var o = 
    { o: "some singleton object"
    , bs: // borders "XY[Steps Right|steps left]...,..." filled polygons
    , ns: // nodes to segs - [<..K..[..k..}]  - "xyG(oodie(s))h...(oriz)v...(ertic)"
    ["@@.(U E@.)V K@.W N@.*X T@.+Y Y@.Z @D.,[ ED.-\\ HD..] KD./ ND.0 QD.1^ TD.2_ YD.`"
    ,"@G.3 EG.a HG.4 KG.b NG.5c QG. TG.6d YG. HJ.7e KJ.8 NJ.9 QJ.f @M-: EM.;g HM.h"
    ,"QM.<i TM.=j YM- HP.>k QP.l @S.?m ES.@n HS.A KS.o NS.Bp QS.C TS.Dq YS.r @V.E"
    ,"BV.s EV.Ft HV.Gu KV.H NV.I QV.Jv TV.w WV.Kx YV. @Y.Ly BY.M EY. HY.N KY.z NY.O{"
    ,"QY. TY.P WY.Q YY.| @\\.R K\\.S N\\.T Y\\."
    , ss: // segs - h[(..;..N..T] and v[V..a..s..|] - s(tart node)e(nd node)s(paces)
    ,"WXB YZB Z[D \\]H ^_D _`B `aB bcB cdB deD fgA hiB ijB jkB klB lmB noB pqB qrB"
    ,"stB uvB wxB xyB z{J {|B |}J <BC =CC >EC ?FC @HC AIC BJB CKB DLB GOB HPB IQB"
    ,"KWE MSB NTB PzE RxB UyB W_E X\\B Y]B ZdE \\`B ]cB ^fB _hB ajB bkB dmB eoB"
    ,"gqB hrB isB lvB mwB nxB pzB t{B u|B y}B"
    , ini: function() {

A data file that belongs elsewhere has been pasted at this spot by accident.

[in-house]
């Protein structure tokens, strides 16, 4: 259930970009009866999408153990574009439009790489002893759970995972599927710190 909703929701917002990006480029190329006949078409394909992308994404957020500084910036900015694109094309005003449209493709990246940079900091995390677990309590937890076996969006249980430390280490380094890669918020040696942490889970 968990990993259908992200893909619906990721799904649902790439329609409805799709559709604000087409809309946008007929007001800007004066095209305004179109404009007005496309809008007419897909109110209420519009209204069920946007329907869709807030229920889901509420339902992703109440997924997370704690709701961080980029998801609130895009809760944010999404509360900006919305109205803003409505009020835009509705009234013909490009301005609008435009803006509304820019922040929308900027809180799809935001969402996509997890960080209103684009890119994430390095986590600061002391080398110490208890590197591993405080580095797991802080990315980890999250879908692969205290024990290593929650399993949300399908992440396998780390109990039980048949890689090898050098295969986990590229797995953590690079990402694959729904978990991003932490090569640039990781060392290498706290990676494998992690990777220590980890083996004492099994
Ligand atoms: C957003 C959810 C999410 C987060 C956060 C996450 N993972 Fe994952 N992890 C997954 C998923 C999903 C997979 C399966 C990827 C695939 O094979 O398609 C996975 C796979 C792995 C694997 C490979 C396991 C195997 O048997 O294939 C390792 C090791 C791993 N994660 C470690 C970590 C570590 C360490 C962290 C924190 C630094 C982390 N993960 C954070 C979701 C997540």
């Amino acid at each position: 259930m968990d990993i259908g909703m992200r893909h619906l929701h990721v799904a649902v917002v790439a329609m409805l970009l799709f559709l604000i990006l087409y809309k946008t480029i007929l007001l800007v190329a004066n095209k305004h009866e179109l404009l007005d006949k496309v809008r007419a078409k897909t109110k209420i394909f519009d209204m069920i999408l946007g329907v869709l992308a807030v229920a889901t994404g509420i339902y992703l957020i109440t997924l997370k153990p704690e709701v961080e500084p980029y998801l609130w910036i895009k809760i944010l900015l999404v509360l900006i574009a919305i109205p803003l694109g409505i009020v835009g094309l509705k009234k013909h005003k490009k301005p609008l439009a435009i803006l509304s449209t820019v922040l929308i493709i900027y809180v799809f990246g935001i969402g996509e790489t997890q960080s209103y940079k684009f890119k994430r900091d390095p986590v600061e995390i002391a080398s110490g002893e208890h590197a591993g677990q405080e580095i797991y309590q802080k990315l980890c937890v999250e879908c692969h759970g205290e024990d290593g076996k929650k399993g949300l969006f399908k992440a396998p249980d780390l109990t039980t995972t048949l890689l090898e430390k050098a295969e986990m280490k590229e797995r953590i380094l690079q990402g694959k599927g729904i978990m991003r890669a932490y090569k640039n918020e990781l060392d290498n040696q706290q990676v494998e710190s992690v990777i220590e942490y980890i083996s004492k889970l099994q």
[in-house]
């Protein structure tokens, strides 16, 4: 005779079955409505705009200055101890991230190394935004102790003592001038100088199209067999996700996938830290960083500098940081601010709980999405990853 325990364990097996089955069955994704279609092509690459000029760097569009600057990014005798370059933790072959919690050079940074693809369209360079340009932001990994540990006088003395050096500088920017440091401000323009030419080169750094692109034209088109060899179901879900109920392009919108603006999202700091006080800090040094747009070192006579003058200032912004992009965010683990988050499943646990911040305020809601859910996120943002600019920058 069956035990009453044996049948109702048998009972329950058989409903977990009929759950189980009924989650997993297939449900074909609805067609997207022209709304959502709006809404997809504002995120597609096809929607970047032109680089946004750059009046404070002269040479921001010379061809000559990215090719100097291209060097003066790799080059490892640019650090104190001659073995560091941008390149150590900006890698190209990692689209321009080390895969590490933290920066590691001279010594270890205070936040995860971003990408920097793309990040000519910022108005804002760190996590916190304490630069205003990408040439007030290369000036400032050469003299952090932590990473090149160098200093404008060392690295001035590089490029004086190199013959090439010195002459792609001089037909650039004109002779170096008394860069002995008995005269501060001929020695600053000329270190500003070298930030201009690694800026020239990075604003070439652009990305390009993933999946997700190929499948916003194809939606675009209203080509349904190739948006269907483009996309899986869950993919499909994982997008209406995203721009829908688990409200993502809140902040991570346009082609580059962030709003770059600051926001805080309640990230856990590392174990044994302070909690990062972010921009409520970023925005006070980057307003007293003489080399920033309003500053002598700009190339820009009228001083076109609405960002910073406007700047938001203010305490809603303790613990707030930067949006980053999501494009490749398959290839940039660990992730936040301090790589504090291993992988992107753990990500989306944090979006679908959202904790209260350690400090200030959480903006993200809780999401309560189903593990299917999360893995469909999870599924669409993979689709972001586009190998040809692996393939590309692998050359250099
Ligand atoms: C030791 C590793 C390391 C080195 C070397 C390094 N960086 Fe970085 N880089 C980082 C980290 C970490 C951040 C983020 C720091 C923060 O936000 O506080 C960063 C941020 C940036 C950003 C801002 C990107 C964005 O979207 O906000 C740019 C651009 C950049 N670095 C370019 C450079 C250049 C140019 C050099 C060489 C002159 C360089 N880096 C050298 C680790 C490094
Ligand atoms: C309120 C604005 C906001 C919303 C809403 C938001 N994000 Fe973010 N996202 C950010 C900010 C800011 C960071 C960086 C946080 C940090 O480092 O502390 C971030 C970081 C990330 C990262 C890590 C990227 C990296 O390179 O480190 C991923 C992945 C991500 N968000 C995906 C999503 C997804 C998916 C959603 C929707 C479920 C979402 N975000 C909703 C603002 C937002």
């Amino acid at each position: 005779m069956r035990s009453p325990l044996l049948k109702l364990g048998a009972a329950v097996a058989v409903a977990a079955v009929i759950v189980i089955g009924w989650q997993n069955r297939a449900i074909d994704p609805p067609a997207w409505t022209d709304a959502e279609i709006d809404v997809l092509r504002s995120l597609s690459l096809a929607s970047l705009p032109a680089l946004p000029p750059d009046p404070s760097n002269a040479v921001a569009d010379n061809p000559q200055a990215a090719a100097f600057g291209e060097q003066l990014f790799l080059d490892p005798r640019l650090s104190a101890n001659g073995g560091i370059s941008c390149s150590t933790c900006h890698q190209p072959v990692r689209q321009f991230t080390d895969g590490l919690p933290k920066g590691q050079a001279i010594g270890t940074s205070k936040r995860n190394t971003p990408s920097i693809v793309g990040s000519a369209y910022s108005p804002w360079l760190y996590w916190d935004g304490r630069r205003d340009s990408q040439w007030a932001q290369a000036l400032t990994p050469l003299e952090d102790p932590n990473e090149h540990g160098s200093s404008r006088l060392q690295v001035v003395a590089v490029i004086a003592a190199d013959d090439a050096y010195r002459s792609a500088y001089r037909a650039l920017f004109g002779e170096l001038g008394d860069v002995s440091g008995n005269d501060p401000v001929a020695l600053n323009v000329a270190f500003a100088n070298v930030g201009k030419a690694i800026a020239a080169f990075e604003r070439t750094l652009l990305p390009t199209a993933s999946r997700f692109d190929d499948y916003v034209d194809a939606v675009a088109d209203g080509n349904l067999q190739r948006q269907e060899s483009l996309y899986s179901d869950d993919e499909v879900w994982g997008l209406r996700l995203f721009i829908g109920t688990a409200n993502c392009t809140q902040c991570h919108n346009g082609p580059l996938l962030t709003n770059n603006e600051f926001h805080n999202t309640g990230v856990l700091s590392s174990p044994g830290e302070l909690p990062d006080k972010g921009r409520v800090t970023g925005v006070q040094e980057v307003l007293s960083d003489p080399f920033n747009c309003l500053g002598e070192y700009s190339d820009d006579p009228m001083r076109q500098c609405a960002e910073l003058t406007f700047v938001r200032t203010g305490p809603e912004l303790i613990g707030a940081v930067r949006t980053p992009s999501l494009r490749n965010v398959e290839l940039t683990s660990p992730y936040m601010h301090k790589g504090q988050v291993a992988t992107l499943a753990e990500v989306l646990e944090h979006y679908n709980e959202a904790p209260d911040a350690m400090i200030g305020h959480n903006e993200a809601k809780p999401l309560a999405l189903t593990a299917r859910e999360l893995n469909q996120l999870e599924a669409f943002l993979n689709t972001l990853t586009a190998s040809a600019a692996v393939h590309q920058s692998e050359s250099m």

(this.bs = this.bs.join(" ").split(" ")).forEach(function(b){
          // do some stuff with the 'encoded' b-order information... 
        (this.ns = this.ns.join(" ").split(" ")).forEach(function(n){
          // do stuff with the 'encoded' n-ode information...
        (this.ss = this.ss.join(" ").split(" ")).forEach(function(s){
          // do stuff with the 'encoded' s-egment information...
  • Hi, I think in this case the issue might be that you're defining the keys inside the function. This means that the function itself is using a lot of memory (probably more so that the actual data because of the padding). You could check using E.getSizeOf(fn)

    Then, when you run that function you've got two copies of the data - one in the source and one that had just been created.

    If you defined the data in the root scope then Espruino would discard the source after executing it, leaving you with just one copy. It'll be faster too.

    You'll find that storing a few large strings (like you're doing) is probably more efficient than a small array of strings. You could save even more memory by just iterating over the array rather than joining it into a large string first too.